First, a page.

Weare, K. (2003). Developing the emotionally literate school. Sage, London (link)
[…] ‘mentors’ actually mentoring? Well, not really in my opinion. During my studies for the Mentor SHOOC course, the first thing we were exposed to were the definitions of mentors and coaches and Keele also note […]
Currently I am involved in a coaching project and also act as a mentor tor trainees. It is increasingly easy to see the difference in the two roles and also the overlap. My main issue is not in coaching the mentee but mentoring the coachee, I really have to ensure that I hold my tongue, give plenty of space and time for what has been said/discussed to really be heard before saying anything. The temptation is to problem solve because of the pressured environment of education, particularly when we are so strapped for time. In terms of being a mentee my recent induction is my latest personal experience. Due to the requirements to pick up the workings and intricacies of the role there has been very limited time to permit coaching – it has been ‘telling’ and practise approach rather than anything else. A style that I appreciated and welcomed.
Mentees can feel a bit overawed initially with their mentor, particularly because they usually have a reputation as an excellent practitioner and have a wealth of experience. Encouraging reflection can be done through being verbally self reflective in the processes involved in supporting a mentee – it could be that talking through a lesson which has been delivered by the mentor in a reflective way will model the process. Gently prompting the trainee to talk through the different aspects of their teaching and how that felt from their own and others perspectives would be helpful. Building trust in the relationship so that failures can be seen as the most valuable learning opportunities and relating that to children can also be encouraging. Building trust is critical in all aspects of education, how can children succeed if they don’t feel safe and valued with you as a teacher and this is the same for trainees. They need to come to respect the role model a mentor can provide, recognise that the motivation is based on a clear set of values with moral purpose and integrity. Trainees also need to see the mentor as a human being, who has humour and troubles like everyone else and does not set themselves above the trainee but alongside them. Valuing what the trainee brings in terms of growth for the mentor would certainly build that trusting relationship.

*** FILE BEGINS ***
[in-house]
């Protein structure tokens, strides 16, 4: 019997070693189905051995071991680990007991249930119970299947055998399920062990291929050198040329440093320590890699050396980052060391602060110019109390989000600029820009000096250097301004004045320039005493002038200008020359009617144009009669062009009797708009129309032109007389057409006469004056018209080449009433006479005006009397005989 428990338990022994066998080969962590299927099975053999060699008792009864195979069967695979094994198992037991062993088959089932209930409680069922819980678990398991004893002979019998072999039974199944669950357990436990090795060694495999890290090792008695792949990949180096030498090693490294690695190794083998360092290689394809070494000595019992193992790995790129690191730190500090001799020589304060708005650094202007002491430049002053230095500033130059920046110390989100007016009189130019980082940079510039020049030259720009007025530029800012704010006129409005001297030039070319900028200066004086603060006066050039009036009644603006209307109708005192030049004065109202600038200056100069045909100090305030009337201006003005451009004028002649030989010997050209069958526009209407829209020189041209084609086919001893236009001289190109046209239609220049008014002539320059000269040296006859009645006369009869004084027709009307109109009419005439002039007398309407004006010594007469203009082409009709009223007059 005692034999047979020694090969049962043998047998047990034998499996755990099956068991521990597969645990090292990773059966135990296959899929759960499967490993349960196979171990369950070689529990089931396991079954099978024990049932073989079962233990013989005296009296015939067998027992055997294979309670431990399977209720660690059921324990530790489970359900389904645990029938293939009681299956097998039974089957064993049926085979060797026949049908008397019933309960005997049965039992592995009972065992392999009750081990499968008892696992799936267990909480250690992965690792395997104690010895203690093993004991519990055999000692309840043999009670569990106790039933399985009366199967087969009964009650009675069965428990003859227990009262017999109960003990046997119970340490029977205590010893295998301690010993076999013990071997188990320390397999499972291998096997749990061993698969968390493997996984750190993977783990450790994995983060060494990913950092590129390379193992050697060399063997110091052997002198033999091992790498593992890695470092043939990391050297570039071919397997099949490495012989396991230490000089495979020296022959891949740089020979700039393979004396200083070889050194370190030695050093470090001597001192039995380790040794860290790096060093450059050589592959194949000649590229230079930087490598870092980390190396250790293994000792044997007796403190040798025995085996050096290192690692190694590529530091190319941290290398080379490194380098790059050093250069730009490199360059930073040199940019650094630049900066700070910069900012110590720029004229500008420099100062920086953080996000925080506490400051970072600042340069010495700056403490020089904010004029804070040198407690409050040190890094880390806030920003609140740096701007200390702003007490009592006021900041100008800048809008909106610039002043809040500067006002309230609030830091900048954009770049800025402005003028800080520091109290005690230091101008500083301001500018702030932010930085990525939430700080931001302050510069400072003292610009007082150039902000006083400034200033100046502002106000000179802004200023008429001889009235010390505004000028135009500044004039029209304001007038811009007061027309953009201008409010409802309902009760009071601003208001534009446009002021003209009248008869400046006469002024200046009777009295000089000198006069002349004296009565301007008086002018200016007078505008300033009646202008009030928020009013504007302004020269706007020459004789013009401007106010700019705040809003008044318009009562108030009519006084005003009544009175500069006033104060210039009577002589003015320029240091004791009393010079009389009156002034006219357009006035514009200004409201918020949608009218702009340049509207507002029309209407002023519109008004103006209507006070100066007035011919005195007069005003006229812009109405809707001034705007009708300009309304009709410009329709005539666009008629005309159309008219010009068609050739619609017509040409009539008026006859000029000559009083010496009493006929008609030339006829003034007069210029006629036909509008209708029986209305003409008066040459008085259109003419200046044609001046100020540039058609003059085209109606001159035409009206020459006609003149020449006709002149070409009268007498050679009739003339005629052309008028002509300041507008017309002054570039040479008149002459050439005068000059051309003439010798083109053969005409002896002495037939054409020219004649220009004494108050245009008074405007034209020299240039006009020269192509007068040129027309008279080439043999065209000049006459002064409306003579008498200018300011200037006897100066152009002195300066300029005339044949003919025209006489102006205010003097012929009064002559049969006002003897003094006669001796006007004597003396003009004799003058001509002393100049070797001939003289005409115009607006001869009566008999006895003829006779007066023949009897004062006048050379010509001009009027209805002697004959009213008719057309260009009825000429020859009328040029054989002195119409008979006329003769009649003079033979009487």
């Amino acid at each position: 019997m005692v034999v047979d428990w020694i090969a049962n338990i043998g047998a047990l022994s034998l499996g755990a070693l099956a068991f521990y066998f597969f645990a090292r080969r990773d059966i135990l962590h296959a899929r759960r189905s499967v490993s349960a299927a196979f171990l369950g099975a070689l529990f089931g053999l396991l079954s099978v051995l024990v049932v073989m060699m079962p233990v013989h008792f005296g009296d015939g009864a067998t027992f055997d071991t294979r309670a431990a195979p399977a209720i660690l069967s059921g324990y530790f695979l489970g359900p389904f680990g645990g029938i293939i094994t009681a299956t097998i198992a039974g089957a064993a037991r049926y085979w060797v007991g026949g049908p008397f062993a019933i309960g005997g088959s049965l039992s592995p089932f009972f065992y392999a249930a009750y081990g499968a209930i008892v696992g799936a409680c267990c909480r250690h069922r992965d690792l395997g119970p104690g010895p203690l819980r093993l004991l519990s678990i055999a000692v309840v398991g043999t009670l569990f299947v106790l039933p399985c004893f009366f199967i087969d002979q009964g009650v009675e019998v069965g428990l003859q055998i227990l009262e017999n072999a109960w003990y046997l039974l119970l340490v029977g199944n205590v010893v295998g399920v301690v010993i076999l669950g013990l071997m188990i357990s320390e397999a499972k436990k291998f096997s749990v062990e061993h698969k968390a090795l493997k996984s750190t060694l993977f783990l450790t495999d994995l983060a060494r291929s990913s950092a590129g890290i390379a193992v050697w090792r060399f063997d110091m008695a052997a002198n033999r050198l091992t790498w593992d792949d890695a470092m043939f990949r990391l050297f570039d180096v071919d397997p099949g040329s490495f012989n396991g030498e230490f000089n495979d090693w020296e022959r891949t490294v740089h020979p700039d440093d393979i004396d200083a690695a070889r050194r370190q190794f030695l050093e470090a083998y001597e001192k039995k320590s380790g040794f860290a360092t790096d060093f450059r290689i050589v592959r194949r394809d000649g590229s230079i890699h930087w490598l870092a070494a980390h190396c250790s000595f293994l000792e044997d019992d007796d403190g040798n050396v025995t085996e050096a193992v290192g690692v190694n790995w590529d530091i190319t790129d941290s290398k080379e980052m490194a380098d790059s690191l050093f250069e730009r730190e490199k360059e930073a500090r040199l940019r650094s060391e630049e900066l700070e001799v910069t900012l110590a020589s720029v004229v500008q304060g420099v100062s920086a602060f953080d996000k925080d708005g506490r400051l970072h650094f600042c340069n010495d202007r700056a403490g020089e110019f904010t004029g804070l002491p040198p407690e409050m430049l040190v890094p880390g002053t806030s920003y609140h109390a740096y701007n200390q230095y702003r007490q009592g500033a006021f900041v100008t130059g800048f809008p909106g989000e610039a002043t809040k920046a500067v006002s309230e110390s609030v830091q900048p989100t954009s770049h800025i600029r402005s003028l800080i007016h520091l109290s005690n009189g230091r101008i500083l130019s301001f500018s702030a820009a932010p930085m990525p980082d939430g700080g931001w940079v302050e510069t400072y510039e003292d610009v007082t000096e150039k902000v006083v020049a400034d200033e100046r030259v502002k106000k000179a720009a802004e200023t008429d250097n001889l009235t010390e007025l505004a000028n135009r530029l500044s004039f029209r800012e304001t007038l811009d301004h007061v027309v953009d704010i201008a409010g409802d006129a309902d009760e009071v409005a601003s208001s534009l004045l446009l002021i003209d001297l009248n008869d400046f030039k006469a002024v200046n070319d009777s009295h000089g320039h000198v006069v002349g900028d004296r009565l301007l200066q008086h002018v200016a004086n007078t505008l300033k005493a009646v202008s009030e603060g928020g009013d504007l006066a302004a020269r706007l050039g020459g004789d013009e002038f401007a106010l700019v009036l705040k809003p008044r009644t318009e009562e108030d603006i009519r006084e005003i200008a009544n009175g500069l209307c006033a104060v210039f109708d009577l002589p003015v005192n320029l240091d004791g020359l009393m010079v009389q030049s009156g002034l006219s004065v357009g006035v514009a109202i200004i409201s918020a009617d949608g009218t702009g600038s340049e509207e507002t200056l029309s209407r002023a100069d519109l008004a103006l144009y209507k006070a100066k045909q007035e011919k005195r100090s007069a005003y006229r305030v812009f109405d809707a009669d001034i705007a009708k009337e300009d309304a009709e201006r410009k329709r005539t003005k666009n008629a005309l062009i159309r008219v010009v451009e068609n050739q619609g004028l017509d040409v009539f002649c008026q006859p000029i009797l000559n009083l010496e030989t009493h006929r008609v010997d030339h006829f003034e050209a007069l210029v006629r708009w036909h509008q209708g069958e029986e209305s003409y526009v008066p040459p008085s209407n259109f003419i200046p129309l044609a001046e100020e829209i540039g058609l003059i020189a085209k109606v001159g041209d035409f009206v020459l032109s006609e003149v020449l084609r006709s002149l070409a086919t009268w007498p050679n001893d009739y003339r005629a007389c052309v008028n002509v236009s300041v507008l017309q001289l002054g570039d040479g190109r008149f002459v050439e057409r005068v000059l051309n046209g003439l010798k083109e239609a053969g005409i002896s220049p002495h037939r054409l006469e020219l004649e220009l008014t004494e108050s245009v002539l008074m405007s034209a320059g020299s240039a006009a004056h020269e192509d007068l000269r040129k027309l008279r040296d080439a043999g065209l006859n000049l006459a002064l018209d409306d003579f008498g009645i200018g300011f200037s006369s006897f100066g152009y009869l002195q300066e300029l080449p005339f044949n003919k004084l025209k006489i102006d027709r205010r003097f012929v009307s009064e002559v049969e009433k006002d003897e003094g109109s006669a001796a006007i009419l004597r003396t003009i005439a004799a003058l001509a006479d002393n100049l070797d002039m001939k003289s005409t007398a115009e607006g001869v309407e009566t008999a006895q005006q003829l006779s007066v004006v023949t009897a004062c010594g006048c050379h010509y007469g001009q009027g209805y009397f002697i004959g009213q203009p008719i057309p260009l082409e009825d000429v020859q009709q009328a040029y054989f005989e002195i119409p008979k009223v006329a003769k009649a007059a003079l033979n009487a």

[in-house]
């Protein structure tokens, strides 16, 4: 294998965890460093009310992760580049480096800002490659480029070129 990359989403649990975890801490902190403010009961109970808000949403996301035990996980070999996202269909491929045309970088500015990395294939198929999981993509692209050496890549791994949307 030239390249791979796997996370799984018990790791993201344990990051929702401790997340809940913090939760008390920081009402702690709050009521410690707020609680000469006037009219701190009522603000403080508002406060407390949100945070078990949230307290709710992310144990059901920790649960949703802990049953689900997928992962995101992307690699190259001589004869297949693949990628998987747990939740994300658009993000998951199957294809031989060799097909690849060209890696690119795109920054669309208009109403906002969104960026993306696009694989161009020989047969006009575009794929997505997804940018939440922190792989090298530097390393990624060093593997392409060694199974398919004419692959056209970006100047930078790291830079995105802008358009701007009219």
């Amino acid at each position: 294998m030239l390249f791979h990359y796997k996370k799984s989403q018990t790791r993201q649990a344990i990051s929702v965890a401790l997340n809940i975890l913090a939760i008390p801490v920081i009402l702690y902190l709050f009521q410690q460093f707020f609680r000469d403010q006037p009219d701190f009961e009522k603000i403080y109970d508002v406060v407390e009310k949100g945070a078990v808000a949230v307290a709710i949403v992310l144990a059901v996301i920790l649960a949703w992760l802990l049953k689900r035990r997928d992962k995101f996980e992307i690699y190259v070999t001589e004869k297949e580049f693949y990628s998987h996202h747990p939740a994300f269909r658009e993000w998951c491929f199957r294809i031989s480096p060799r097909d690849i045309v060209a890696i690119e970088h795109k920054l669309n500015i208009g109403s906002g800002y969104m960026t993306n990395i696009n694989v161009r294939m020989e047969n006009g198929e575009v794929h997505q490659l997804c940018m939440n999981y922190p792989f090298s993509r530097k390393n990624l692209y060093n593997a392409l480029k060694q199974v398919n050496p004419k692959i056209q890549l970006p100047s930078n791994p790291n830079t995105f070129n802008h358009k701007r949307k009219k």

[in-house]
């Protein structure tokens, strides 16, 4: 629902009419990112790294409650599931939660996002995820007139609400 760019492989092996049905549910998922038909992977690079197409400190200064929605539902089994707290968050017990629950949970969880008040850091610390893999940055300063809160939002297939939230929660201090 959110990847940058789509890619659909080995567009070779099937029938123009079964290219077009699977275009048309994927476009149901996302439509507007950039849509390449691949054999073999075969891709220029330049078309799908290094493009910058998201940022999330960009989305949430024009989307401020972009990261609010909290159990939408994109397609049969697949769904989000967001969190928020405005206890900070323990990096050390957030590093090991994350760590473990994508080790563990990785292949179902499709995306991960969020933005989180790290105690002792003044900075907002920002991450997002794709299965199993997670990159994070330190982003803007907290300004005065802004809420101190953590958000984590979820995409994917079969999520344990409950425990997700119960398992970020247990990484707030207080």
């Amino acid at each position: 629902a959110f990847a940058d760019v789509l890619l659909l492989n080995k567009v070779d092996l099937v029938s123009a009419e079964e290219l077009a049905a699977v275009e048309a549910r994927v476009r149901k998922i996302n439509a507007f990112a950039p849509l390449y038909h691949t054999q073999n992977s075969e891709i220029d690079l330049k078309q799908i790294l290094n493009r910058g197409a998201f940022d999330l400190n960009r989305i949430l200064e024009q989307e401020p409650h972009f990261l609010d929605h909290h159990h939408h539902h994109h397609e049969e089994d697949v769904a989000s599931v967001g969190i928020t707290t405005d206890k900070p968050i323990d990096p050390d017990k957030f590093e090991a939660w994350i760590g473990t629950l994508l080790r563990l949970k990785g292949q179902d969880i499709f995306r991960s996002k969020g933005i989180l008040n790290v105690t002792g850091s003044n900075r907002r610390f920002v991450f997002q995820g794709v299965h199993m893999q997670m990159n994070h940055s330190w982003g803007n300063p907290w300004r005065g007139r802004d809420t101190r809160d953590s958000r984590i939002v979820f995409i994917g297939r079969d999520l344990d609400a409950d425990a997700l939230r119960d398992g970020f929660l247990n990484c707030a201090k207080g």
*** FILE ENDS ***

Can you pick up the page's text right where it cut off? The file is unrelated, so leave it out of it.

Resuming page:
Fascinating and very accurate.
I feel that with my NQT although there are elements of mentoring , there are also more elements of coaching where I want her to develop a new skills set
The boundaries are so intertwined and school environments often so time pressured that elements of both mentoring and coaching feature when asked to mentor a new member of staff. This is not necessarily a bad thing and if anything, surely it forces us as the more experienced professionals to reflect more critically on our own practice. There is a time and a place for mentoring and equally so for coaching!
I have just signed up for a mentoring course and I have previously been a coach. I feel that there are a lot of similarities as the relationship is key and there must be mutual respect. I feel that coaching is very specific with clear objectives and tasks that the trainee has to complete. Whereas mentoring offers a more encouraging approach and pushes the trainee to come up with exciting and creative ways of approaching tasks.